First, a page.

Breast-cloth struggles of Kerala

As Ambedkar has rightly argued, there is a religious-persecution angle on caste practices and untouchability. When brahmanical caste system and patriarchy were established in Kerala as religious norms by the 10th century

As Ambedkar has rightly argued, there is a religious-persecution angle on caste practices and untouchability. When brahmanical caste system and patriarchy were established in Kerala as religious norms by the 10th century, the Avarna or untouchables clung on to Buddhism and refused to submit to Brahmanism. That is why the adherents of Hindu Brahmanism resorted to inhuman, barbaric torture and public humiliations. Imposed on them by bloody violence, baring of breasts by Dalitbahujan women before the caste lords, especially the Brahmins, became a convention that lasted over a millennium.

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V. Lakshmikutty (1911-2013) in 1952, at the time of the breast-cloth struggle in Velur, Thrissur, and five years ago as she turned 100

Brahmanical patriarchy and its Savarna-subservient Shudra foot soldiers zealously enforced the practice in the name of the Sanatana Hindu religion and its tradition of “sacred purity”. This again entailed violent repression. In parts of Malabar and Kochi, it continued up to the mid 20th century, though the Shudra militia and petty barons were checked briefly by the Mysore invasions of the 18th century.

Those who practised the ethical and egalitarian traditions of Buddhism and Jainism were expelled as untouchables and slaves. Their humiliation was made a ritualistically public and performative social practice in their everyday life. The Avarna in general were prohibited from wearing decent clothes and using decent language. The caste system was inscribed on culture by controlling what they ate and wore and even their sexuality and body.

It was a religious and partly ethnic conflict that infuriated the Bhudevas, the earthly gods, or the Brahman. Those who refused to fall in line with the caste ideology of Brahmanism, including its stand on purity and pollution, and those who wouldn’t let their women become sex slaves of the high priests were kept outside the Varna system. Manipravala literature and Achi Charitams (tales of courtesans) emerged from these Brahman-Shudra alliances called Sambandha. The local elites who provided sex colonies and militia services to the priests were upgraded to the Shudra, the fourth Varna. These Shudra kaanakar (or overseers) and lords lived and died by the sword for the Varna Dharma.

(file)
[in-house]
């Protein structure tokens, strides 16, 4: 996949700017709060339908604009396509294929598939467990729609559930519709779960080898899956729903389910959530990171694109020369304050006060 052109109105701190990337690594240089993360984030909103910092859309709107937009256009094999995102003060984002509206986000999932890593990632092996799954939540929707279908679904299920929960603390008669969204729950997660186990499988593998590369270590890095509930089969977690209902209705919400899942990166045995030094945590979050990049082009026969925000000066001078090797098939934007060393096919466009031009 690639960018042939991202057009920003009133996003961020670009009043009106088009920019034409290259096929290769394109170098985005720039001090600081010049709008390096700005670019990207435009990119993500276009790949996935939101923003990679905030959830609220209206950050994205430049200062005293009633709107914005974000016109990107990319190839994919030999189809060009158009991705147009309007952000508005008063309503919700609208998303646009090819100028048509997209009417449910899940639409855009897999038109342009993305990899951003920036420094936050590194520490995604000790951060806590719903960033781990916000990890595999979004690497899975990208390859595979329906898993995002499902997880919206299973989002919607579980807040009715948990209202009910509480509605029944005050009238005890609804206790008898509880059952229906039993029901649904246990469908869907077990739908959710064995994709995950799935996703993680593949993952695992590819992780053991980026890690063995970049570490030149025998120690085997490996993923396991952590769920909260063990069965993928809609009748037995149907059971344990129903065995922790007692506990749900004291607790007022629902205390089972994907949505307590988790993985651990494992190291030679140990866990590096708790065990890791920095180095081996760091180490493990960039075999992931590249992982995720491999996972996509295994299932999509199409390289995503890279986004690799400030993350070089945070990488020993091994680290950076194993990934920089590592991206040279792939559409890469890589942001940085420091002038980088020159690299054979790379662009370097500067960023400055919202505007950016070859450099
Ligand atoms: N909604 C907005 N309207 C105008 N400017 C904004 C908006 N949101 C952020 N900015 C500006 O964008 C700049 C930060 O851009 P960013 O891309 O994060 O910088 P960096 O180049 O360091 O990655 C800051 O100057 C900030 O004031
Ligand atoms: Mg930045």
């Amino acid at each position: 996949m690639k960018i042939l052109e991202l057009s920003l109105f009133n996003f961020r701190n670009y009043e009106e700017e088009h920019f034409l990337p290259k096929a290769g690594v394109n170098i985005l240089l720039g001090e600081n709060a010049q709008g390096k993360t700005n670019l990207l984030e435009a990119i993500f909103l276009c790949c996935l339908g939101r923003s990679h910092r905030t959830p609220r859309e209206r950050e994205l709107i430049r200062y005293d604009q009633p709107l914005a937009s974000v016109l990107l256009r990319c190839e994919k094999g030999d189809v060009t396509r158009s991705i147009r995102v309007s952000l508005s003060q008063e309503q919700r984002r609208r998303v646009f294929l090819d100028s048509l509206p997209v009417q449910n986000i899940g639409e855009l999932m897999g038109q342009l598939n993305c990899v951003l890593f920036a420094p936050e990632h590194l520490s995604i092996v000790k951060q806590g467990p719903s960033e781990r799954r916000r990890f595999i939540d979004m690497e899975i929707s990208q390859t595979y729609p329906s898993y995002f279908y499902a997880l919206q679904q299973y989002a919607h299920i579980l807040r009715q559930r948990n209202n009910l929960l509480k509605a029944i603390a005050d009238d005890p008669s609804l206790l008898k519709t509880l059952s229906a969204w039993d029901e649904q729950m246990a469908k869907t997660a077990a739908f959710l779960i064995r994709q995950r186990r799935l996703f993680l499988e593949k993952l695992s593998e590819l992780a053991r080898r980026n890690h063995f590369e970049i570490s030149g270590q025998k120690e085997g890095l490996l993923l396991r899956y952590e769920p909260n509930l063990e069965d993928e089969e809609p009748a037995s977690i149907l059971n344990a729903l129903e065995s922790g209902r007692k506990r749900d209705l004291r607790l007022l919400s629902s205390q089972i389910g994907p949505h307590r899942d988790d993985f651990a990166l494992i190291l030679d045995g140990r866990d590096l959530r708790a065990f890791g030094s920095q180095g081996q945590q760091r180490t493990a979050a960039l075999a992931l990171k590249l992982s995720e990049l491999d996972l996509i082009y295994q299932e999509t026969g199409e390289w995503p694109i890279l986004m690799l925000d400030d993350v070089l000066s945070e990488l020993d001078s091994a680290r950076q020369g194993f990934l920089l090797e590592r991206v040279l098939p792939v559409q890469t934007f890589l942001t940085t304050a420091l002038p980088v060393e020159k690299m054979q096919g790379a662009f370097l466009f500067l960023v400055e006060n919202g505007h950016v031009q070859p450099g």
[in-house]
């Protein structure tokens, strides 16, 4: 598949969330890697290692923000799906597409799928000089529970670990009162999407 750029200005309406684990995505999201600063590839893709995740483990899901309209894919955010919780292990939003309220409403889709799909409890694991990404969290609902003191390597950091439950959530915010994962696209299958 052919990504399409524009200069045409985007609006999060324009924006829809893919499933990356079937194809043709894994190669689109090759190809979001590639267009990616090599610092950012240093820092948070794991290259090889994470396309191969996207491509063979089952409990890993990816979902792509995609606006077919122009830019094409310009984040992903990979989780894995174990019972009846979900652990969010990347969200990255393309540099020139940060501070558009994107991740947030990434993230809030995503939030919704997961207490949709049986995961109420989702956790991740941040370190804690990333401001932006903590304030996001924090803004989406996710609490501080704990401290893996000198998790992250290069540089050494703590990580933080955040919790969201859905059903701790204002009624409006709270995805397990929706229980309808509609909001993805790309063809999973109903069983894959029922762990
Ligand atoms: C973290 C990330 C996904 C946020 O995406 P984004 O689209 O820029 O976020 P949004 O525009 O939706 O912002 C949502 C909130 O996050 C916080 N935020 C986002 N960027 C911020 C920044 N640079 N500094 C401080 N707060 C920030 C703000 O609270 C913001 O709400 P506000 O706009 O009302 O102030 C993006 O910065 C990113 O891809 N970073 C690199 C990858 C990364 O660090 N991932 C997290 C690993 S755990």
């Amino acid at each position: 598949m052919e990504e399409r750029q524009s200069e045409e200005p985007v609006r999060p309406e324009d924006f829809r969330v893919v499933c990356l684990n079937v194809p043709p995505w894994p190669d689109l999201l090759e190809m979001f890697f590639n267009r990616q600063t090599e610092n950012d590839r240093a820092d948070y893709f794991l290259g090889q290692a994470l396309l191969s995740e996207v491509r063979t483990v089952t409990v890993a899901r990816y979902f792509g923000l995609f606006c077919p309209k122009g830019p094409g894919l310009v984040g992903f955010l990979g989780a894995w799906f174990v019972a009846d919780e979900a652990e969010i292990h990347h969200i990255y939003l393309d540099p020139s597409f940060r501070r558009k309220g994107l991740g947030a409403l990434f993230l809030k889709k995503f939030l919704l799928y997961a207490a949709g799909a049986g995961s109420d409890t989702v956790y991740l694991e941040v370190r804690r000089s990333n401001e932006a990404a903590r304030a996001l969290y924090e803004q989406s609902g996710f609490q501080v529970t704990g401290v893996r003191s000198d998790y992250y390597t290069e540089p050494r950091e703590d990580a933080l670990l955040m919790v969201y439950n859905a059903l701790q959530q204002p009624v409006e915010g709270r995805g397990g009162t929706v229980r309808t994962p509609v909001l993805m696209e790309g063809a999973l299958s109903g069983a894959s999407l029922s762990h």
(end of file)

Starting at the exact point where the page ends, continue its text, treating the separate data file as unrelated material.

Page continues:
Beginning of the end

This heinous Hindu caste practice came to an end in Nanjinad, in south Travancore, in the mid 19th century. Here, the colonial missionary interventions contributed to the Nadar rebellion that challenged the Savarna hegemony. The cultural groundwork laid by Ayya Vaikuntar, Narayana Guru and Ayyankali was inseparable from this protest that brought with it the possibility of social reform.

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Channar Woman, acrylic on canvas by Chitrakaran T. Murali, shows caste lords, specifically Nair pattalam/brigade and Savarna goons, violating the Avarna woman in public

Though this practice of systematic public shaming ended in Travancore in the late 19th century and in Cochin the early 20th century, it continued even up to the second half of the 20th century in Malabar. In Thrissur district, Talapally taluk, this caste practice was alive even after Indian Independence. In 1952, Velathu Lakshmikutty, a brave woman belonging to the Avarna Ezhava community, led the agitation to end it. In the Manimalarkavu temple, in Velur, just a few miles east of Kechery in Thrissur, Avarna women had been forced to parade with their naked breasts as a religious festival ritual by the Nair caste lords of the Thazhekad petty kingdom that controlled the temple. The temple was a Buddhist shrine until the early Middle Ages. The taluk, now called Talpilly, was originally called Talapally, the head vihara or the leading pally, which clearly distinguishes the region as Buddhist before Brahmanism was established in the eighth or the tenth century.

Lakshmikutty, the defiant crusader against brahmanical patriarchy and its inhuman dictates on the gendered subaltern body, led a procession of decently dressed Avarna women, challenging the caste Nair lords and their Brahmin paternal priests. The Avarna renaissance organizations and the mostly Dalitbahujan early communist party were on hand to resist the casteist aggression from the Savarna men. Shockingly, this historic assertion of human rights and women’s dignity by Avarna women is still not part of Kerala history textbooks. It is an example of caste humiliations that continue in India even after Independence. It also busts the myth that caste feudalism and brahmanical patriarchy ended in Malabar with Mysore’s early-18th-century occupation.

Collective amnesia regarding key aspects of subaltern social struggle that created modern Kerala and the Kerala renaissance, or the indigenous democratic model, is proving to be fatal. The former caste lords are propping up their caste surnames to get into key positions in the government. The growing Hinduization discourses and Ramayana propaganda even in the media, especially on AIR and DD, are enslaving the minds of the Dalitbahujan and persuading them to imitate and follow their immediate caste superiors, the Shudra, in true Varnashrama Dharma fashion.

Published in the February 2016 issue of the Forward Press magazine


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